France warns of toxic substances found in 23 types of babies’ nappies

The French government has ordered manufacturers to remove potentially toxic substances that have been found in babies’ nappies but has not ordered a recall of the products.

France warns of toxic substances found in 23 types of babies' nappies
Photo: AFP

The demand came after the French environment agency ANSES said it had found toxic substances, including the widely-used weed-killer glyphosate and butylphenyl methylpropional which is used in beauty products, in nappies which it had examined.

“Following studies carried out on nappies and how they are used, the watchdog has found evidence of several chemical substances at dangerously high levels,” the agency said.

But ANSES said however that it found “no epidemiological data that shows any link between effects on health and the wearing of nappies” and did not call for the products to be removed from supermarket shelves.

But the agency’s managing director Gérard Lasfargues said that “risk cannot be excluded… as we observed a breach of the safety threshold for a certain number of substances.”

The government said producers of disposable nappies, which 95 percent of all babies in France wear, and shops must make sure the substances are removed from nappies.

“We call on manufacturers and retailers to take measures within the next 15 days to eliminate these substances from babies' nappies,” said a joint statement from the health, environment and finance ministries.

The statement also called on parents to inform themselves about the products used in the nappies.

French babies go through between 3,800 et 4,800 nappies before they are toilet-trained, according to ANSES.

Benjamin Binot, the managing director of Procter et Gamble France, which produces Pampers nappies, told RTL radio that “our nappies are safe.”

But the company on Wednesday set up a helpline for worried parents who want to find out more about what’s in the nappies they buy: 0 800 945 130.

In a report published in January 2017, the magazine 60 Million Consumers (60 Millions de Consommateurs) said its testers had detected potential carcinogenics in ten different brands of nappies out of the 12 it tested.  

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France brings in free contraception for all women aged 18-25

Free birth control for all women under 25 will be available in France from Saturday, expanding a scheme targeting under-18s to ensure young women don't stop taking contraception because they cannot afford it.

France brings in free contraception for all women aged 18-25
A doctor holds an interuterine contraceptive device (IUD) before inserting it in a patient. Photo: Adek Berry/AFP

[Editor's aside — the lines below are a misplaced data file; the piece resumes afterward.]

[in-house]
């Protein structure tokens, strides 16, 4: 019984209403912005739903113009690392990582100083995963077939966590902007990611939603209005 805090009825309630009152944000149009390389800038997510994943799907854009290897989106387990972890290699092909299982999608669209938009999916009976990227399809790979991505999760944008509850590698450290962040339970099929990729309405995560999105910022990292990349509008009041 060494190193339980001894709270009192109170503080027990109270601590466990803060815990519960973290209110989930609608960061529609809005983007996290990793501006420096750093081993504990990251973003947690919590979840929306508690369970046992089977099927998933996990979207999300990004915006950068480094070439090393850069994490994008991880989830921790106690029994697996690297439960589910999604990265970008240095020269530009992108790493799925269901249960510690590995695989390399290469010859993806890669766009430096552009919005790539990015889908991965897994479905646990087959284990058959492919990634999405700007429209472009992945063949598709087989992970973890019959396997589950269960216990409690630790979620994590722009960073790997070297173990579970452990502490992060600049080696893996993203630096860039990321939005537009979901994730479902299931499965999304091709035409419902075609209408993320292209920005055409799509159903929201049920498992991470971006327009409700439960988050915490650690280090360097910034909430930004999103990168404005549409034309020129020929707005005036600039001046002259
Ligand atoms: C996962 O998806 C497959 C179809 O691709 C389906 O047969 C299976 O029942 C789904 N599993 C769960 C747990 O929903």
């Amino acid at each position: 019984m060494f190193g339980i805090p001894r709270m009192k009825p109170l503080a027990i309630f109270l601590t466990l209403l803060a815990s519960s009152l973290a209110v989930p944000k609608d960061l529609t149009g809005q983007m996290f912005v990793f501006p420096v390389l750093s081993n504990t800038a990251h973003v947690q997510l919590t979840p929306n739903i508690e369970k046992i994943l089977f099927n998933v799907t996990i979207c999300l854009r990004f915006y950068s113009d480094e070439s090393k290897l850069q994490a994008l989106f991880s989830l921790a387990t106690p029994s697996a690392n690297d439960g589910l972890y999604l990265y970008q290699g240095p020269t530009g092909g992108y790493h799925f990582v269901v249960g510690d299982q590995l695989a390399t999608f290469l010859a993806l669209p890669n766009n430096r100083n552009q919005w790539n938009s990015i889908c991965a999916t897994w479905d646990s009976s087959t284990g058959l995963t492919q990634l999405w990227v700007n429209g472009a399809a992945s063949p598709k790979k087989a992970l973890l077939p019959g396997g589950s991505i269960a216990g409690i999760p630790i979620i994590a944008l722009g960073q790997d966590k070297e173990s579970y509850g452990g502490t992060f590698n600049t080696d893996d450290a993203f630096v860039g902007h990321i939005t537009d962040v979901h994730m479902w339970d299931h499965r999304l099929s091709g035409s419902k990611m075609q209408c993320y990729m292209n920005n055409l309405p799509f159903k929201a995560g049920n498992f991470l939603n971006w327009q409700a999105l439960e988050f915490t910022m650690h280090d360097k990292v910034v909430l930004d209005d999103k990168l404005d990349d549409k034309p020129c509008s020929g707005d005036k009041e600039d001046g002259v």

The scheme, which could benefit three million women, covers the pill, IUDs, contraceptive patches and other methods composed of steroid hormones. Contraception for minors was already free in France.

Several European countries, including Belgium, Germany, the Netherlands and Norway, make contraception free for teens. Britain makes several forms of contraception free to all.

France announced the extension to women under 25 in September, saying surveys showed a decline in the use of contraception mainly for financial reasons.

The move is part of a series of measures taken by President Emmanuel Macron’s government to boost women’s rights and alleviate youth poverty. The free provision is supported by women’s groups including the association En Avant Tous.

“Between 18 and 25-years-old, women are very vulnerable because they lose a lot of rights compared to when they were minors and are very precarious economically,” spokeswoman Louise Delavier told AFP.

Leslie Fonquerne, an expert in gender issues, said there was more to be done.

“This measure in no way resolves the imbalance in the contraceptive burden between women and men,” the sociologist said.

In some developed countries, the free contraception won by women after decades of campaigning is coming under attack again from the religious right.

In the United States, former president Barack Obama’s signature health reform, known as Obamacare, gave most people with health insurance free access to birth control.

But his successor Donald Trump scrapped the measure, allowing employers to opt out of providing contraception coverage on religious grounds — a decision upheld by the Supreme Court in 2020.

Poland’s conservative government has also heavily restricted access to emergency contraception as part of its war on birth control.